Loading... Please wait...


Add to Wish List

Click the button below to add the LOQUAT - Eriobotrya japonica - TREE SEEDS - JAPANESE MEDLAR Chinese PLUM - High Vitamin A & Excellent For Wine Making - ZONE 8a - 11 to your wish list.

You Recently Viewed...

Our Newsletter

LOQUAT - Eriobotrya japonica - TREE SEEDS - JAPANESE MEDLAR Chinese PLUM - High Vitamin A & Excellent For Wine Making - ZONE 8a - 11

  • Image 1
0.25 LBS

Product Description

Choose from:

Pkt. Size     –      5       Seeds    

1oz     –             20+    Seeds    

4oz     –             80+    Seeds    

½ LB             160+   Seeds    

1 LB   –           330+   Seeds    


LoquatEriobotrya japonica, is a fruit tree in the family Rosaceae, indigenous to central China (Chongqing and Hubei province).  It was formerly thought to be closely related to the genus Mespilus, and is still sometimes known as the Japanese medlar. It is also known as Japanese plum and as Chinese plum, and in China as "pipa" (枇杷).

Zone 8a - 11  ~!!

Loquats are unusual among fruit trees in that the flowers appear in the autumn or early winter, and the fruits are ripe in late winter or early spring. The flowers are 2 cm diameter, white, with five petals, and produced in stiff panicles of three to ten flowers. The flowers have a sweet, heady aroma that can be smelled from a distance.

Loquat fruits, growing in clusters, are oval, rounded or pear-shaped, 3–5 cm long, with a smooth or downy, yellow or orange, sometimes red-blushed skin. The succulent, tangy flesh is white, yellow or orange and sweet to subacid or acid, depending on the cultivar. Each fruit contains five ovules, of which one to five mature into large brown seeds. The skin, though thin, can be peeled off manually if the fruit is ripe.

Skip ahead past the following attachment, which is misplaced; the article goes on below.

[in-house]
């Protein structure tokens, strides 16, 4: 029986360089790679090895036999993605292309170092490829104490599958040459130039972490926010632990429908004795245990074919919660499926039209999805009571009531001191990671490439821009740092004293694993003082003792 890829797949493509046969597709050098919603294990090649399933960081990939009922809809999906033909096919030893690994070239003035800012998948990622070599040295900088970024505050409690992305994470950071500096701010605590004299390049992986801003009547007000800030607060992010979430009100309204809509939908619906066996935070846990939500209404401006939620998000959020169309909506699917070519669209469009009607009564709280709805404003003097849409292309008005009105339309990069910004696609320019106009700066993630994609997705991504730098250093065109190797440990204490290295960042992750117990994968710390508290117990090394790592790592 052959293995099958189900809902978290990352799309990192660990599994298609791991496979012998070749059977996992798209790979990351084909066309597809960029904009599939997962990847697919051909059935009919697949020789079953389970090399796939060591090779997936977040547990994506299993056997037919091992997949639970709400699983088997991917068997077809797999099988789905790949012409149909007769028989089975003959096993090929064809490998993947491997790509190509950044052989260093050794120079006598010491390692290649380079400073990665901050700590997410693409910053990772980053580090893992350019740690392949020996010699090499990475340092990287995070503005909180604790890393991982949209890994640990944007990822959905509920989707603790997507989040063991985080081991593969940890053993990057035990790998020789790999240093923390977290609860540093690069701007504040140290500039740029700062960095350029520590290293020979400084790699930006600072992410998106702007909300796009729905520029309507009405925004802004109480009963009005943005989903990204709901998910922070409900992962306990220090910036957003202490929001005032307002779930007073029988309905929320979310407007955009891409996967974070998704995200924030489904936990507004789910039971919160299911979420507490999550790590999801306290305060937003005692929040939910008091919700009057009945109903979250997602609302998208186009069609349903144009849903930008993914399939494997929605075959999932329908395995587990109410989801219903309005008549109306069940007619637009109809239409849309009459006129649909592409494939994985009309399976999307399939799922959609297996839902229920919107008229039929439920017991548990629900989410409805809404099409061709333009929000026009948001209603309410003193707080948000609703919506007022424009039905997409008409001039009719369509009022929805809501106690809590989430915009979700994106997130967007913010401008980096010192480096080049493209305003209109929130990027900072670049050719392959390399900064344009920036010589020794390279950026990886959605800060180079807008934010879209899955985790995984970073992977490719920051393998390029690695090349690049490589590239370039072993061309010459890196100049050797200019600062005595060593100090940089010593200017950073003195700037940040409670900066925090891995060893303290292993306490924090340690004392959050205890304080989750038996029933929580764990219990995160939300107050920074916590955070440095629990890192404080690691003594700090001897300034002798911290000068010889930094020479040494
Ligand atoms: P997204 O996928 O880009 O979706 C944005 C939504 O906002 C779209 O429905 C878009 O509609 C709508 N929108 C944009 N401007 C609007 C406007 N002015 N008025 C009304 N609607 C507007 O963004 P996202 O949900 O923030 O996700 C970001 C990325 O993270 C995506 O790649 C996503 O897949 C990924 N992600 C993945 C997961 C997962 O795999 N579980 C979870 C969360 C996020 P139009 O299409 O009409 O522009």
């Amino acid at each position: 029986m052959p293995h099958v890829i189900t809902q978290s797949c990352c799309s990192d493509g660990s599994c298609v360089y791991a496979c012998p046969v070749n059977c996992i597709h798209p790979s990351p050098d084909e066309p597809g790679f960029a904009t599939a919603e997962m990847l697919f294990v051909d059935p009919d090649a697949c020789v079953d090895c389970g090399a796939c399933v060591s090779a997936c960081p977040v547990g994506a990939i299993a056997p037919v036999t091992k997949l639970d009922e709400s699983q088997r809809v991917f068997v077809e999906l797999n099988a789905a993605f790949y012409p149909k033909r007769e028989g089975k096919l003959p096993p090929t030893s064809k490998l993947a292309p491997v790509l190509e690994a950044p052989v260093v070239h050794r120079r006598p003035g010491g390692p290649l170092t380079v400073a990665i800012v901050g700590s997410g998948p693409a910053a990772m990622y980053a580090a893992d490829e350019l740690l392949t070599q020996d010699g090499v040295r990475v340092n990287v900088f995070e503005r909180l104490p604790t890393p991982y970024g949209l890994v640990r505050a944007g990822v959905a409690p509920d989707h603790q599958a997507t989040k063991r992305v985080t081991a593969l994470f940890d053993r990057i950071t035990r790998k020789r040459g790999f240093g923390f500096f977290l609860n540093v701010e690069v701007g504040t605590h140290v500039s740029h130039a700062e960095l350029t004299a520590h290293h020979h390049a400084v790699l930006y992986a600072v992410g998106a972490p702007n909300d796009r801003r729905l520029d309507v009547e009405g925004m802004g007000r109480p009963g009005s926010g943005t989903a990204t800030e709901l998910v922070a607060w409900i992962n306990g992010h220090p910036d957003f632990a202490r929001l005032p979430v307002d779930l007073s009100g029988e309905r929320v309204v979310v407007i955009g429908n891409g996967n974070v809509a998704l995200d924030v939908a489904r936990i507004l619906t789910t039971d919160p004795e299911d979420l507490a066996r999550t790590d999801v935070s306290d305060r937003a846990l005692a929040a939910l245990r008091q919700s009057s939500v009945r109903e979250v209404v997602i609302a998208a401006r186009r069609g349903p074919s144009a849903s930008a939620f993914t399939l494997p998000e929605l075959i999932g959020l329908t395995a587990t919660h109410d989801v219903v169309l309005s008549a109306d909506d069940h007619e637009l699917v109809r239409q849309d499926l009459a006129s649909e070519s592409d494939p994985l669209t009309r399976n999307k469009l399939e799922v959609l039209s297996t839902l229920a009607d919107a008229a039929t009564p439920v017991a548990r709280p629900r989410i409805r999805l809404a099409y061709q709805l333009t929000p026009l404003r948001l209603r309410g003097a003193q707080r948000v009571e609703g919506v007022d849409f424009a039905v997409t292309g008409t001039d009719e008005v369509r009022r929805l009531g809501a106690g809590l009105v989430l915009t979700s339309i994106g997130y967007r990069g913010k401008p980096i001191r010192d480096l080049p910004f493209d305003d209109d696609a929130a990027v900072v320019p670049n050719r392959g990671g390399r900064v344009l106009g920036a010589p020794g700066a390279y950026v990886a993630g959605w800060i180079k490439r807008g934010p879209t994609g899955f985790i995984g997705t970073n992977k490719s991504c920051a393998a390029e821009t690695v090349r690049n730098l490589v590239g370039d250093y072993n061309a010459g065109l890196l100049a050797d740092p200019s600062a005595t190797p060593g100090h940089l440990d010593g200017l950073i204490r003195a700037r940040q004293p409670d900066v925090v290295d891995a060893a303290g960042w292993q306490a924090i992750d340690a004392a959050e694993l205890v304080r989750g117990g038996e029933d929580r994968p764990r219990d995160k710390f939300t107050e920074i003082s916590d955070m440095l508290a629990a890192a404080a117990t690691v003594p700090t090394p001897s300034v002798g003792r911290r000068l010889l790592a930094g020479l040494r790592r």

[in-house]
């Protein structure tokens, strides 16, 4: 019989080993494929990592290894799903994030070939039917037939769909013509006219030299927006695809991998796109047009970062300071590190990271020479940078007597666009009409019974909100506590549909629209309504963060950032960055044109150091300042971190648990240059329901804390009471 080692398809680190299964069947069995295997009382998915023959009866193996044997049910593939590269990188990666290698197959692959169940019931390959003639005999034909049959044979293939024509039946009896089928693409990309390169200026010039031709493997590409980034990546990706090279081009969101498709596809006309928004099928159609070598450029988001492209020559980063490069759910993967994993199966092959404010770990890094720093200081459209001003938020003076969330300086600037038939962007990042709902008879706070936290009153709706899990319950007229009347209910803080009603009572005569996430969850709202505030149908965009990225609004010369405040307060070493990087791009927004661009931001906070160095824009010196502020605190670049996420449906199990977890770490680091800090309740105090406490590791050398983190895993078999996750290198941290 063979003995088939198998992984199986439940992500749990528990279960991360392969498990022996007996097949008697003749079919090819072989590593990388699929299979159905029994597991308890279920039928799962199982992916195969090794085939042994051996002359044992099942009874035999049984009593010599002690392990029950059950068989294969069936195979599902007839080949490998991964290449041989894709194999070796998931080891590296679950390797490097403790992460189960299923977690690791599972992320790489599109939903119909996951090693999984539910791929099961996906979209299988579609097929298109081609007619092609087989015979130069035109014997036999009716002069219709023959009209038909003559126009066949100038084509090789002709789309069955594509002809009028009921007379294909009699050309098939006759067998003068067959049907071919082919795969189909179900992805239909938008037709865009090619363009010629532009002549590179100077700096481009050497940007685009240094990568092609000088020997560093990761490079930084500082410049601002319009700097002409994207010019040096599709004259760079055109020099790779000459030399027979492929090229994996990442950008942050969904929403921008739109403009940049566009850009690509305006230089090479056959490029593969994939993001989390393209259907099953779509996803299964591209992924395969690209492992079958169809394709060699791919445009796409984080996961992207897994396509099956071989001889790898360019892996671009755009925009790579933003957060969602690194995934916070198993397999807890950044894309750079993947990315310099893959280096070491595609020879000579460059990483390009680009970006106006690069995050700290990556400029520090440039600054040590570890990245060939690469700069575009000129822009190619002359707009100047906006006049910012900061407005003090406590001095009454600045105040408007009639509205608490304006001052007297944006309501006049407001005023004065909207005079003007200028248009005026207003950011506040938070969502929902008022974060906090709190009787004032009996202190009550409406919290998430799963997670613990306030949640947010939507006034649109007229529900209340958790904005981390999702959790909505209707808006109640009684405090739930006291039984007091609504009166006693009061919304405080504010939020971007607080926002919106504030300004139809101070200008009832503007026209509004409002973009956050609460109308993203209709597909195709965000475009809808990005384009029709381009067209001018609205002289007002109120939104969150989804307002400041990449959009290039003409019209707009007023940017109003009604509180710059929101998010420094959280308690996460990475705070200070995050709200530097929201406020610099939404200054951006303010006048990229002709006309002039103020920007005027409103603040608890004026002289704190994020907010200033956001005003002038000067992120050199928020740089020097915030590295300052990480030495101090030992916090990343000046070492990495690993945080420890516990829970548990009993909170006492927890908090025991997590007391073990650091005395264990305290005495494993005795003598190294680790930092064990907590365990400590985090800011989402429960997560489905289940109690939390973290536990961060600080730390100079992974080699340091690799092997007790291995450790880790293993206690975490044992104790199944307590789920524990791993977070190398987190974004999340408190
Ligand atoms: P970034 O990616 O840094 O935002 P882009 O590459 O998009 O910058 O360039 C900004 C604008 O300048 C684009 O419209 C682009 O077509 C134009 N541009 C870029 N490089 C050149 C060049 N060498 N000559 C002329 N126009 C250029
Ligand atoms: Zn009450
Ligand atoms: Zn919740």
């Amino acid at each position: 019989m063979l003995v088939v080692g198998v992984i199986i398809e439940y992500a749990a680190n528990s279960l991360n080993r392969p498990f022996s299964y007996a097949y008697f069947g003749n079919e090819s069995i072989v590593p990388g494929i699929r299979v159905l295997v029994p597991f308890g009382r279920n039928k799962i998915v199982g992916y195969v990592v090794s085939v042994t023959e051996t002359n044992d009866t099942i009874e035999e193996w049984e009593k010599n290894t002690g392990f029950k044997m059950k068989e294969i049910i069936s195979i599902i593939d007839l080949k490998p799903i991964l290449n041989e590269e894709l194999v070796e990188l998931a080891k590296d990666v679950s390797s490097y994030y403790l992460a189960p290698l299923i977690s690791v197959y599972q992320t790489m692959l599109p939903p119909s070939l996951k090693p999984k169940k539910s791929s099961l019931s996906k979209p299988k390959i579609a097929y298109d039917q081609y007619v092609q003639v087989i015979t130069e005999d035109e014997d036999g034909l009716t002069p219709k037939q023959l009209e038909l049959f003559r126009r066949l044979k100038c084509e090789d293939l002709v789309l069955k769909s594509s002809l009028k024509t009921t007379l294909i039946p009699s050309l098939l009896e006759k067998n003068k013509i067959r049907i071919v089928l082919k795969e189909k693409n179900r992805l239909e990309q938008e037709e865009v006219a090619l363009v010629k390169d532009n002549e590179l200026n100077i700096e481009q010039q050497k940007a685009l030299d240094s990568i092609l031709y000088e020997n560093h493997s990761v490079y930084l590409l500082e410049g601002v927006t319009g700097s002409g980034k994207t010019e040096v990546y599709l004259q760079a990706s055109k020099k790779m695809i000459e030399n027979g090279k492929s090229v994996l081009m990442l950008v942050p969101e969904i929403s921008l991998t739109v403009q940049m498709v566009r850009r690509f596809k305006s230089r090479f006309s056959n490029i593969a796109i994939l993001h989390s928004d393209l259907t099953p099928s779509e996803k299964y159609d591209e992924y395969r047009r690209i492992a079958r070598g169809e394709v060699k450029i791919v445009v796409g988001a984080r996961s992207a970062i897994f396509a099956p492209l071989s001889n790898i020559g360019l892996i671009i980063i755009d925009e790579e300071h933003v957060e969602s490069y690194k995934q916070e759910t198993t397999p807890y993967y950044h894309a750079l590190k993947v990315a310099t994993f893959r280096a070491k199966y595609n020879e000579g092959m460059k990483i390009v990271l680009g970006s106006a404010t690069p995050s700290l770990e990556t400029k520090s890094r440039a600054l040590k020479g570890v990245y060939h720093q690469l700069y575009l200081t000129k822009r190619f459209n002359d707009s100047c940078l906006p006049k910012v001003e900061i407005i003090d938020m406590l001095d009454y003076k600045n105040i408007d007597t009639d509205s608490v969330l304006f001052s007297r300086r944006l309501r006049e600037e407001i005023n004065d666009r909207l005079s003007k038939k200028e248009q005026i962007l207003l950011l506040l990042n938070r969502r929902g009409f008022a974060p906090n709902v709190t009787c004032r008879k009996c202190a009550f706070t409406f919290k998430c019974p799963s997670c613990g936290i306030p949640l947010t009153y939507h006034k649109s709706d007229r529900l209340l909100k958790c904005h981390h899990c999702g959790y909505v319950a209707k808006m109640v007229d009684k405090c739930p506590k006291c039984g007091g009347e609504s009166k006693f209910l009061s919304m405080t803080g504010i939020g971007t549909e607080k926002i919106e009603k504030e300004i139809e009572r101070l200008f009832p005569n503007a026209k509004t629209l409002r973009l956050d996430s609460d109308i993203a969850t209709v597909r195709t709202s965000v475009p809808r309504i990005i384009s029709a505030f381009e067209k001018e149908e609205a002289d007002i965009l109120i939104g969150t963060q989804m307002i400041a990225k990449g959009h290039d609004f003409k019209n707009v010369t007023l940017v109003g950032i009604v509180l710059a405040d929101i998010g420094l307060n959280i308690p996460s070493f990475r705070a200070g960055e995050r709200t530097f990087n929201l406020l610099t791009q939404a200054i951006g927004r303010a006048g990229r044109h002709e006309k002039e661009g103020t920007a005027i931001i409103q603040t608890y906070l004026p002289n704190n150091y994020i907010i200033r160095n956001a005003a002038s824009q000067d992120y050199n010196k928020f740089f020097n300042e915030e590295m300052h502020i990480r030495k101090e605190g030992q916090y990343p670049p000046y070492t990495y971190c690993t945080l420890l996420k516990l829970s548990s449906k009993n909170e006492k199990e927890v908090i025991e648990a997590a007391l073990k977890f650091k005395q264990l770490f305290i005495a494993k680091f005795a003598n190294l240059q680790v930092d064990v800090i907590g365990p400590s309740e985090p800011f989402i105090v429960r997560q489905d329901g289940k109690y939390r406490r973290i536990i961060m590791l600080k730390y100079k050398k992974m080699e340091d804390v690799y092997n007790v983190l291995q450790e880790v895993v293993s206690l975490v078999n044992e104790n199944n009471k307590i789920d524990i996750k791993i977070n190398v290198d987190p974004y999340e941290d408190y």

The fruits are the sweetest when soft and orange. The flavor is a mix of peach, citrus and mild mango

The loquat is comparable with its distant relative, the apple, in many aspects, with a high sugar, acid and pectin content. It is eaten as a fresh fruit and mixes well with other fruits in fresh fruit salads or fruit cups. Firm, slightly immature fruits are best for making pies or tarts. The fruits are also commonly used to make jam, jelly, and chutney, and are often served poached in light syrup.
In Japan, it is eaten fresh or sometimes canned because the flesh is sweet. However, the waste ratio is 30% or more, due to the size of the seed. Among other things, it is processed to confectionery including jellies and the jam.
Alicante on the Mediterranean Coast cultivates the "Nispero" as a sweet dessert; also for canning, for jams, conserves and export.

Loquats can also be used to make light wine. It is fermented into a fruit wine, sometimes using just the crystal sugar and white liquor. Lemon or lemon zest is often paired with the wine because the fruit has very low acidity. Aficionados also enjoy a sake made exclusively from the seed, which has an aroma much like apricot kernel. Due to the presence of cyanogenic glycosides, bulk consumption may pose a risk of cyanide poisonings.

The loquat is low in saturated fat and sodium, and is high in vitamin A, dietary fiber, potassium, and manganese.
Like most related plants, the seeds (pips) and young leaves of the plant are slightly poisonous, containing small amounts of cyanogenic glycosides (including amygdalin) which release cyanide when digested, though the low concentration and bitter flavour normally prevents enough being eaten to cause harm.

Loquat syrup is used in Chinese medicine for soothing the throat and is a popular ingredient for cough drops.  The leaves, combined with other ingredients and known as pipa gao (枇杷膏; pinyin:pípágāo; literally "loquat paste"), it acts as a demulcent and an expectorant, as well as to soothe the digestive and respiratory systems.  Eaten in quantity, loquats have a gentle but noticeable sedative effect, lasting up to 24 hours.

Write your own product review

Product Reviews

This product hasn't received any reviews yet. Be the first to review this product!